NPR's Backseat Book Club asked listeners to nominate their favorite books for readers ages 9 to 14. More than 2,000 people nominated titles, and a panel of Newbery authors brought the list to 100. Most are middle grade books. Read more ...

 
July 2, 2013:
Penguin & Random House Merger

The new company, Penguin Random House, will control more than 25 percent of the trade book market in the United States. On Monday, the newly formed company began to take shape, only hours after a middle-of-the-night announcement that the long-planned merger had been completed. Read more ...

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    Giveaways, Interviews

    It’s been a very good year, and yikes, it’s almost over. MUF still has time, though, for one last, fun giveaway. Both Charles London and Lisa Rowe Fraustino took time from cookie baking and present wrapping to give us peeks into their writing lives.

    Lisa manages a busy career as both author and professor of English at Eastern Connecticut State University. She shared a couple of tips on how to find time for your writing. (New Year Resolutions, anyone?)

    If you don’t have enough time to write, figure out why.

    Keep a journal of everything you do for a week, the same way you would for every penny spent if you had trouble paying your bills. Analyze your patterns. See what you’re doing that’s less important to you than writing.

    Block off your writing time, and mean it.

    Schedule your writing time on your calendar, and heed it with the same seriousness you do a meeting with your boss or a doctor’s appointment you can’t miss. Besides claiming my morning hour or two, I condense all my classes and committee meetings into Monday through Thursday so that I can I set aside Friday for writing projects—and I guard that time like a good dog. (Yes, Thursdays feel really looooooong.)

    Don’t let others stop you.

    Make your writing schedule clear to friends and family. Set the alarm, put a cute sign on the door, promise food or shopping when you’re finished—do whatever it takes to encourage their cooperation. If they still won’t leave you alone to write, then send them somewhere else for a while, or else you leave the house yourself. Some writers form parenting co-ops, trading turns at childcare to give each other blocks of time. Others who can afford it will hire a sitter. One winter break years ago when I had a novel to finish, I drove two hours to a cheap hotel in the boonies and got snowed in for several days of joyful binge writing while the children enjoyed time with their father.

    We’re giving away an ARC of her award-winning novel, The Hole in the Wall. From Amazon:

    Eleven-year-old Sebby has found the perfect escape from his crummy house and bickering family–a secret cave he calls “The Hole in the Wall.” He discovers this astonishing cave in a pristine, beautiful glen in the midst of a devastated mining area behind his home. But it’s not long after Sebby’s found it that his world starts falling apart: His family’s chickens disappear, colors start jumping off the wall and coming to life, and after sneaking a taste of raw cookie dough he finds himself with the mother of all stomachaches. When Sebby sets out to solve these mysteries, he and his twin sister Barbie get caught in a wild chase through the tunnels and caverns around The Hole in the Wall—all leading them to the mining activities of one Stanley Odum, the hometown astrophysicist who’s buying up all the land behind Sebby’s home. Exactly what is Mr. Odum mining in his secret facility, and does it have anything to do with the mystery of the lost chickens and Sebby’s stomachache? The answers to these questions go much further than the twins ever imagined.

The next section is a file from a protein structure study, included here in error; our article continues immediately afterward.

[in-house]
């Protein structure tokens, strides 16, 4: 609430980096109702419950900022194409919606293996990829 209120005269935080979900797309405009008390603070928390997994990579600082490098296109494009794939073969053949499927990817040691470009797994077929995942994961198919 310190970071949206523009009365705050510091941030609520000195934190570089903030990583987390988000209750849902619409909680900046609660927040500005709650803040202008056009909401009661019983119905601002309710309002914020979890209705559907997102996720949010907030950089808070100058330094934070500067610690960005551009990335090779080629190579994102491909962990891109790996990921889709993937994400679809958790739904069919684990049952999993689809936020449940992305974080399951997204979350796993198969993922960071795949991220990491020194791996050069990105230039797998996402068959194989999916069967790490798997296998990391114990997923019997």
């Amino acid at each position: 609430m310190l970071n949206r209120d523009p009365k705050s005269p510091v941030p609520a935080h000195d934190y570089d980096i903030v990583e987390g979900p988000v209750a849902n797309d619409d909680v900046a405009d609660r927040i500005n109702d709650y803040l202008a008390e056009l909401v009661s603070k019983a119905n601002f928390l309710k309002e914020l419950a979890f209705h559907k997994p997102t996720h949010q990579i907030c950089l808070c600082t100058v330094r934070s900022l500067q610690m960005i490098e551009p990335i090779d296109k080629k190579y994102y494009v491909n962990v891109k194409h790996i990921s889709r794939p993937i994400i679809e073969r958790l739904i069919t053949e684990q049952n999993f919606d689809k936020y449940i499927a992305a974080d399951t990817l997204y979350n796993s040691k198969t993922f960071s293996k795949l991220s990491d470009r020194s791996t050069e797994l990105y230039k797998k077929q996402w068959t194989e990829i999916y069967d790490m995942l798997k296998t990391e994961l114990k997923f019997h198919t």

Charles London has been here before, and we’re tickled to have him back. Author of the Accidental Adventures series, Charles had a few things to say about…lizards.

    I appear always to have found lizards funny. I have also always found lizards somewhat terrifying. I based the lizard in the books, Beverly, a good-hearted but ornery Heloderma Horridum (beaded lizard) on my dog, who shares much in common with her. He does not know that he inspired a lizard. I hope he doesn’t read this blog.

    I based the character of Corey Brandt, teen-heartthrob and Celebrity Adventurist in Book 2, on a mash-up of Bear Grylls and Justin Bieber. I hope either of them do read this blog.

    Before I wrote this series, I never could have imagined becoming a middle grade author for a living. I had always imagined myself becoming a sort of rugged traveling writer, like Bruce Chatwin or Jon Krakauer. It turns out, my travels and my nonfiction writing were all training to do the truly challenging work of capturing the attention of and sharing stories with middle grade readers, the toughest (and best) audience in the world.

    We’re giving away ARCs of both books. From Amazon:

    Eleven-year-old twins Oliver and Celia Navel live on the 4-1/2th floor of the Explorers Club with their father, Dr. Navel. Their mother, Dr. Navel, has been missing for years. So when an explorer shows up with a clue as to where his wife could be, Dr. Navel drags Oliver and Celia toTibetto find her. Once there, the twins fall out of airplanes, encounter Yetis, travel through waterfalls, and end up in the Demon Fortress of the Warrior King where they – just possibly – might find their mother and save their father from the Poison Witches. Thing is, they would much rather be watching television. And if their trip doesn’t work out as planned, the twins could end up as slaves to Sir Edmund ThitheltorpeIII, an evil explorer with breath that smells like boiled carrots, who has it in for the whole Navel family.

    Please leave a comment below for a chance to be a winner of all three books.